You see a misshapen pepper, an undersized peach or an oddly coloured apple. Divyansh Ojha sees an opportunity to reward farmers while improving access to affordable healthy eating in his community.
“All food deserves plates; all plates deserve food,” said the Ivey Business School HBA student.
Ojha understood the problems well: Despite more than half of all food produced in Canada being wasted, grocery stores still adhere to strict cosmetic standards – anything that looks or feels different is dumped. How could that be with 1-in-8 Canadians stull struggling to put food on the table?
FoodFund is Ojha’s attempt to even that rectify those numbers. His entrepreneurial venture gathers fruits and vegetables – both the imperfect in appearance and the surplus in nature – from southwestern Ontario farmers and delivers them weekly to the homes of subscribers within 70 kilometres of London.
“These fruits and vegetables are just as nutritious, delicious and fresh as all other produce. Just like people, produce comes in a wide variety of shapes, sizes, and colours. We think such diversity should be accepted.”
Working through a network of more than 25 area farmers and five greenhouses, his customers can choose from a gamut of greens – from tomatoes and onions, to broccoli and zucchini, to apples, pears, lemons and kiwis. Since launching in summer 2017, following his first year at Western, Ojha has grown his business to more than 1,000 customers and his employees from two to 17.
“Much like other HBA students who want to pursue a career in finance or consulting, I thought that would be me. I tried to do that,” he said. “But I’ve had this business idea for a very long time. It was about keeping my eyes and ears open and looking for opportunities. I felt at that time it was my opportunity was now to take this on.”
And that opportunity is paying off.
Earlier this month, FoodFund was named the Grand Prize Winner of TELUS Pitch 2019, Canada’s largest small business competition. The company was chosen from a group of five who emerged from more than 6,400 entrants from across Canada.
With the $100,000 prize, Ojha plans to expand FoodFund’s operations, diversify its produce offering, and build a food literacy curriculum for elementary schools.
“It still doesn’t seem like it really happened. The last couple weeks have been a blur,” he said.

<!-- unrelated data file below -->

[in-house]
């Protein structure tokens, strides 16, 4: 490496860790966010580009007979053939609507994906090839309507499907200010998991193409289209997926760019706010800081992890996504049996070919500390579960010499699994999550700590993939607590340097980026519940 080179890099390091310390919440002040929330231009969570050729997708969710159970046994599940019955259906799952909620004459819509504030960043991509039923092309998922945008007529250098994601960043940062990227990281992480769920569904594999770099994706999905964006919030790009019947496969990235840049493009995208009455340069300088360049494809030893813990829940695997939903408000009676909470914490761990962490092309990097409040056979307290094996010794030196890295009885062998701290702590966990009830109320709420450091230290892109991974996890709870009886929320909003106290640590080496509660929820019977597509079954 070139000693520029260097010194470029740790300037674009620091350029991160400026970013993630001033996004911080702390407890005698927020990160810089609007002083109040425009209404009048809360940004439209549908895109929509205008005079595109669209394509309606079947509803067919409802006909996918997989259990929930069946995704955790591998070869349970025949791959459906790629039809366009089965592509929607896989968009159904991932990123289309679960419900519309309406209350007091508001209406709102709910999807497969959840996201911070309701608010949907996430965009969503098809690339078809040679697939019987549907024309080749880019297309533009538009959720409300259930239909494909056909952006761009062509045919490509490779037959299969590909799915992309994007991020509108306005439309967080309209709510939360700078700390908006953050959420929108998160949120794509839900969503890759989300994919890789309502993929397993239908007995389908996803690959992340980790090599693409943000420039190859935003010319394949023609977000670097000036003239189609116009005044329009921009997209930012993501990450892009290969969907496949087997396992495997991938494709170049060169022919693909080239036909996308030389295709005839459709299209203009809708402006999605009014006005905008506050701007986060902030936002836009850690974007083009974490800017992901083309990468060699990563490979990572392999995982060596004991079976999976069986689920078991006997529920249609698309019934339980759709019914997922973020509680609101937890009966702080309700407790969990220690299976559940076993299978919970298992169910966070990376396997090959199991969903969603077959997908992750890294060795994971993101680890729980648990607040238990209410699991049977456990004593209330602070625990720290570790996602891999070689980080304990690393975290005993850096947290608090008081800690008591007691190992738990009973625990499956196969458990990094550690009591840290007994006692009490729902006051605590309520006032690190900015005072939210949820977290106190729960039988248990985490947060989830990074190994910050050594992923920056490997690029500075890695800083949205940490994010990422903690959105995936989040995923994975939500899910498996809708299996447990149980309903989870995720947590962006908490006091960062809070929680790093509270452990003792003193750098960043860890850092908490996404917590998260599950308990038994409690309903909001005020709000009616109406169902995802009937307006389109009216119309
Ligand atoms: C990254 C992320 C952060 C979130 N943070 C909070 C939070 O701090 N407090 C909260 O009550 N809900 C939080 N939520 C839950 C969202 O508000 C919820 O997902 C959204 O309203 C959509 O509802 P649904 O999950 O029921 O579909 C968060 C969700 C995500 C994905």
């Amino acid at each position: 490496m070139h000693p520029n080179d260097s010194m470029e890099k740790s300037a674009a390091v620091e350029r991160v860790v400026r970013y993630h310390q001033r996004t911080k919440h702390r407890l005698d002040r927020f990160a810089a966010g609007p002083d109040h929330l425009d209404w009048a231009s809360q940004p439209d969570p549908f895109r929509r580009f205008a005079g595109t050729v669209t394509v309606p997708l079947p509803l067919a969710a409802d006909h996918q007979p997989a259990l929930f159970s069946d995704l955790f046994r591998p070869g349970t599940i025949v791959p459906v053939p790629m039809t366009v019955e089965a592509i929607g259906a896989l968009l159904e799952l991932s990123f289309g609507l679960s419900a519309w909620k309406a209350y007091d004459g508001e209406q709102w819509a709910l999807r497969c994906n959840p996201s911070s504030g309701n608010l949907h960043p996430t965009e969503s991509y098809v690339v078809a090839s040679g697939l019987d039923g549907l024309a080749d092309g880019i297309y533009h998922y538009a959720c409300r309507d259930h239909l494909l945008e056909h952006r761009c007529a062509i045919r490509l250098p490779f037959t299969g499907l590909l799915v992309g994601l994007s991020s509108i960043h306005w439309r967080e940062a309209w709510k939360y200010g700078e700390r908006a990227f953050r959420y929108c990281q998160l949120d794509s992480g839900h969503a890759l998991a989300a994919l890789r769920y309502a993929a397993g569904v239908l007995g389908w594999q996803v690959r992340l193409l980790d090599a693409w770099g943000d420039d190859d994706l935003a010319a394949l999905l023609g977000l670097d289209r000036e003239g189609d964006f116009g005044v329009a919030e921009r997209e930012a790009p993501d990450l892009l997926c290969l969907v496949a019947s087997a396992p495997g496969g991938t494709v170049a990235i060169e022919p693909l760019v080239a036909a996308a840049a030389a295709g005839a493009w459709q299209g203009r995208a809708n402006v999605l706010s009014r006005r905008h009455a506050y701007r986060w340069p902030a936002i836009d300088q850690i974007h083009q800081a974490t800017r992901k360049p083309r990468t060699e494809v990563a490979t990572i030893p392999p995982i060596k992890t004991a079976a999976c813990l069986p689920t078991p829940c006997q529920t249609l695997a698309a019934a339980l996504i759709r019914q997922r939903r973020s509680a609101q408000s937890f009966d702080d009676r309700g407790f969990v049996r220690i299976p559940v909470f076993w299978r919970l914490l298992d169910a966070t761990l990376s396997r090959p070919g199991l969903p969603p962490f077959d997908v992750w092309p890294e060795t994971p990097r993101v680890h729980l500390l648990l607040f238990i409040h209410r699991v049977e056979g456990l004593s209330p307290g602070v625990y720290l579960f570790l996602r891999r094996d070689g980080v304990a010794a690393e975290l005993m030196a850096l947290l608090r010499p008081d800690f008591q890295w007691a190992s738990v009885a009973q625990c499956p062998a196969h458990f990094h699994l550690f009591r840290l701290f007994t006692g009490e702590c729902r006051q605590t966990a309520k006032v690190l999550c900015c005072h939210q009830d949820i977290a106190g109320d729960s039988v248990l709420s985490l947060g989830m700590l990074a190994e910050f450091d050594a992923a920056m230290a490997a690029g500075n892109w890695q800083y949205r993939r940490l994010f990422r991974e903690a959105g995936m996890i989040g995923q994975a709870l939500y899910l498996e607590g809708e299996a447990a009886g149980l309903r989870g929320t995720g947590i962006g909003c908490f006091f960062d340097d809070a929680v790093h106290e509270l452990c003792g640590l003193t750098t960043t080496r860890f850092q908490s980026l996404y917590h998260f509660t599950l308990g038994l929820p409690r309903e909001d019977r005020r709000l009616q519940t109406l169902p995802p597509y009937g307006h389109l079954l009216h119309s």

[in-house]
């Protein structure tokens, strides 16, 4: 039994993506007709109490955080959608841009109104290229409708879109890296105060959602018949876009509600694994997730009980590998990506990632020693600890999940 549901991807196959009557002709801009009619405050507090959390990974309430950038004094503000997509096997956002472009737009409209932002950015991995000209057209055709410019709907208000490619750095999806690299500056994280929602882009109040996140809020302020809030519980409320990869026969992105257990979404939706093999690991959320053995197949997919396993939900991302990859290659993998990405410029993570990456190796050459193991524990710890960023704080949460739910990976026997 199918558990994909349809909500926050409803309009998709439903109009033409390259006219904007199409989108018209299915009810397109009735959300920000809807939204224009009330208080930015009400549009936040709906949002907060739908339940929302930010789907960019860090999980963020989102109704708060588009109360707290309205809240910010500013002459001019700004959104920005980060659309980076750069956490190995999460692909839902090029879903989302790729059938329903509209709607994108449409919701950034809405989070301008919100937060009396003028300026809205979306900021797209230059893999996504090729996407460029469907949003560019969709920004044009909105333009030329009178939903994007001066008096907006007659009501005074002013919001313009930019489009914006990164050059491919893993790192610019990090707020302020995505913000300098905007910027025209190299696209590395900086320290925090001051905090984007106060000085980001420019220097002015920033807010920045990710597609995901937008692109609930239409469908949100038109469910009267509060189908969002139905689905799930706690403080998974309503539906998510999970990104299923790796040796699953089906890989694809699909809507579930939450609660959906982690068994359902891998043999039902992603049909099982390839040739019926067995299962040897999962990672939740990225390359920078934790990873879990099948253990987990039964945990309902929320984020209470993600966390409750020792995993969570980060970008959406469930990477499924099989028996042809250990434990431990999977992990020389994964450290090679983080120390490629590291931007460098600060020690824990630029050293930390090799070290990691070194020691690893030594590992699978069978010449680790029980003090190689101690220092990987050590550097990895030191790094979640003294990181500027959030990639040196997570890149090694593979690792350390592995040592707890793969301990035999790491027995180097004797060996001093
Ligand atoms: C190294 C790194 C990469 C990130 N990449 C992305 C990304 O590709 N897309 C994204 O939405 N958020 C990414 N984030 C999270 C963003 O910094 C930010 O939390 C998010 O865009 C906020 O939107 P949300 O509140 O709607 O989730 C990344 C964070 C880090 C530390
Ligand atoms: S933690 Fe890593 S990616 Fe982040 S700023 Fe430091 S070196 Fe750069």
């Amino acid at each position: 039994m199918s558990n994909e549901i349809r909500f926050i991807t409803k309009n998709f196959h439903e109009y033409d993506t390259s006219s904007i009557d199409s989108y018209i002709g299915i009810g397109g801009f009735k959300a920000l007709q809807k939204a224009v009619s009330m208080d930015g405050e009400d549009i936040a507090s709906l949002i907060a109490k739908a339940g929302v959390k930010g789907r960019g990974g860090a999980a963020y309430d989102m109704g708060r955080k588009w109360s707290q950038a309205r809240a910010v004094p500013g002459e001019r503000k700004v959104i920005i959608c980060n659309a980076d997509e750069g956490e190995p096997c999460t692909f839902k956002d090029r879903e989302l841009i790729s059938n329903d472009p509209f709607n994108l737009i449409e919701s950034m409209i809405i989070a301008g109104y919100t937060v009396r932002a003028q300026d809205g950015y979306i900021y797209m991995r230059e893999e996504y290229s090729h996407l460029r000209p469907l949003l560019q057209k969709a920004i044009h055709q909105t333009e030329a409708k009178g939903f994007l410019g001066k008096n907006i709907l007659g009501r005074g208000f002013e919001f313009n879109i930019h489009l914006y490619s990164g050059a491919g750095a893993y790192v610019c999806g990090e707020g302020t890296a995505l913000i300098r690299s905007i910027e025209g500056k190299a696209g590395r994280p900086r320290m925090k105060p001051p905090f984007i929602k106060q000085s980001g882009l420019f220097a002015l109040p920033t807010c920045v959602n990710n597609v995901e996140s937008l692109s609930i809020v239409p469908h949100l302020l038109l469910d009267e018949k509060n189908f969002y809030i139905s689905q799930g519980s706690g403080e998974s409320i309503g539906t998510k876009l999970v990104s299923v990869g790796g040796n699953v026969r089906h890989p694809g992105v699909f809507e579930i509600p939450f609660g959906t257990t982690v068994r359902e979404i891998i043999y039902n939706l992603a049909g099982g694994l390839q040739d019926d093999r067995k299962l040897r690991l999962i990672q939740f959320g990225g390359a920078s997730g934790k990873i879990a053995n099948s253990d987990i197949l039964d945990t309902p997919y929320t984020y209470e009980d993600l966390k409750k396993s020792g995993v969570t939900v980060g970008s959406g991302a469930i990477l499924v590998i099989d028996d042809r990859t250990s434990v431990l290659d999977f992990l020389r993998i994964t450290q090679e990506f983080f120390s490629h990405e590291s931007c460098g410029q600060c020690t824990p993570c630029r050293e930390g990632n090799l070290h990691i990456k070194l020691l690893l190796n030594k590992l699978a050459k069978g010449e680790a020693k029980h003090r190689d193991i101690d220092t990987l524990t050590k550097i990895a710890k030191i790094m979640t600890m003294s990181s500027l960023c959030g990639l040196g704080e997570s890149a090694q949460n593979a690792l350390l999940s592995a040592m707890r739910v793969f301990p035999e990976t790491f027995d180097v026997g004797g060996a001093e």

Born in India, and having lived in the Middle East and Australia prior to coming to Canada, Ojha has seen how different food systems work, how personal tastes and cultural norms shape them.
Canada is lucky to have so many resources, he said, but there are flaws in the system – and those flaws have nothing to do with how the food looks.
“India doesn’t have infrastructure we do when it comes to transporting and freight. So food goes to waste there for a totally different reason. They’re not picky about cosmetic standards. They don’t look at an apple and say, ‘It’s too small.’ It’s about transporting without spoiling.
“We have an easy problem to solve in Canada. We just need to wake up – you cannot have beauty standards for food. It’s terrible. It’s not just bad for the farmers, but it has larger impact.
Ojha continued, “It’s not entirely the grocery stores’ fault. They are just serving us what we want. It’s just human psychology. If there are two things, you’re going to go with the one that looks better. That’s going to be very hard to fight to overcome.”
Another hard fight involved initially convincing farmers and consumers to embrace the FoodFund idea.
For farmers, they had to be convinced there was no catch. Ojha simply wanted to purchase their excess or unattractive produce at a fair market price – produce, the farmers knew, that would otherwise be sold for pennies as livestock feed.
For consumers, they needed to shake the idea that this was just about food.
“It’s not necessarily the produce they’re signing up for. If they believe in living a more sustainable lifestyle, this is part of it. That’s what keeps people committed. They give it a try then find a sense of belonging to the cause, to the journey.”
Entering his last year at Ivey, Ojha has been running his business since first year. Not an easy task.
“I’ve survived so far,” he laughed. “It’s about managing your time. Lot of sleepless nights, for sure, but you have to do what you have to do when you have a passion you want to see through. That’s when you’re support system comes into play.
“It’s about being clear and setting sizeable goals. You need to feel as if you’re accomplishing something every day. There are days when I wish I could run faster and move quicker. But you need to know when to step back.”
While his name may be listed as ‘founder,’ he stresses the idea of ‘team’ in his success.
“You work for your team,” Ojha said. “Entrepreneurship is not something an individual does. If you can’t put together a team that believes in an idea, then you’re just an idea in paper. There’s a deep satisfaction when you see people grow. That is so rewarding; you continually crave that. It’s a nice cycle. You want to keep chasing that.”